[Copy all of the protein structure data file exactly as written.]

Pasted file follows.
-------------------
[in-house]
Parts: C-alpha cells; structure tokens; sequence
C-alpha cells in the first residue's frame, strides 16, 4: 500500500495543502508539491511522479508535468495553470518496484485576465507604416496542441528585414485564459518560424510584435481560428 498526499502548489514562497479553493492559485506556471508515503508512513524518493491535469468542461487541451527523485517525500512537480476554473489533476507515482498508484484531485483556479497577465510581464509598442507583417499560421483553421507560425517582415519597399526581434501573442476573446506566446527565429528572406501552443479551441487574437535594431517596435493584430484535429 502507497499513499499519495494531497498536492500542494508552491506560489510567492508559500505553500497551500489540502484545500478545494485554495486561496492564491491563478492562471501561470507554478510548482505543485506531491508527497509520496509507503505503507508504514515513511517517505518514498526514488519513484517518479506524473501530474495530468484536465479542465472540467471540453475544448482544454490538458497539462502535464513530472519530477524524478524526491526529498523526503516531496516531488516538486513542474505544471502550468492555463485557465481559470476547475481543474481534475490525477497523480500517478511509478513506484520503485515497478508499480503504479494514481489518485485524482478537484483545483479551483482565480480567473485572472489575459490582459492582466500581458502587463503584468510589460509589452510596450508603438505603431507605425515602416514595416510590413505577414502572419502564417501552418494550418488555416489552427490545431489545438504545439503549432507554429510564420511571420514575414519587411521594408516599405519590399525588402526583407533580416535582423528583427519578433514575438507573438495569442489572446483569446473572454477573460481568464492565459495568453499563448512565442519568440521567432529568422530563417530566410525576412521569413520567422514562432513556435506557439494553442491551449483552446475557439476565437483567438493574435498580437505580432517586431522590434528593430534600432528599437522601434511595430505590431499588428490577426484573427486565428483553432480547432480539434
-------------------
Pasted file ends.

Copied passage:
[in-house]
Parts: C-alpha cells; structure tokens; sequence
C-alpha cells in the first residue's frame, strides 16, 4: 500500500495543502508539491511522479508535468495553470518496484485576465507604416496542441528585414485564459518560424510584435481560428 498526499502548489514562497479553493492559485506556471508515503508512513524518493491535469468542461487541451527523485517525500512537480476554473489533476507515482498508484484531485483556479497577465510581464509598442507583417499560421483553421507560425517582415519597399526581434501573442476573446506566446527565429528572406501552443479551441487574437535594431517596435493584430484535429 502507497499513499499519495494531497498536492500542494508552491506560489510567492508559500505553500497551500489540502484545500478545494485554495486561496492564491491563478492562471501561470507554478510548482505543485506531491508527497509520496509507503505503507508504514515513511517517505518514498526514488519513484517518479506524473501530474495530468484536465479542465472540467471540453475544448482544454490538458497539462502535464513530472519530477524524478524526491526529498523526503516531496516531488516538486513542474505544471502550468492555463485557465481559470476547475481543474481534475490525477497523480500517478511509478513506484520503485515497478508499480503504479494514481489518485485524482478537484483545483479551483482565480480567473485572472489575459490582459492582466500581458502587463503584468510589460509589452510596450508603438505603431507605425515602416514595416510590413505577414502572419502564417501552418494550418488555416489552427490545431489545438504545439503549432507554429510564420511571420514575414519587411521594408516599405519590399525588402526583407533580416535582423528583427519578433514575438507573438495569442489572446483569446473572454477573460481568464492565459495568453499563448512565442519568440521567432529568422530563417530566410525576412521569413520567422514562432513556435506557439494553442491551449483552446475557439476565437483567438493574435498580437505580432517586431522590434528593430534600432528599437522601434511595430505590431499588428490577426484573427486565428483553432480547432480539434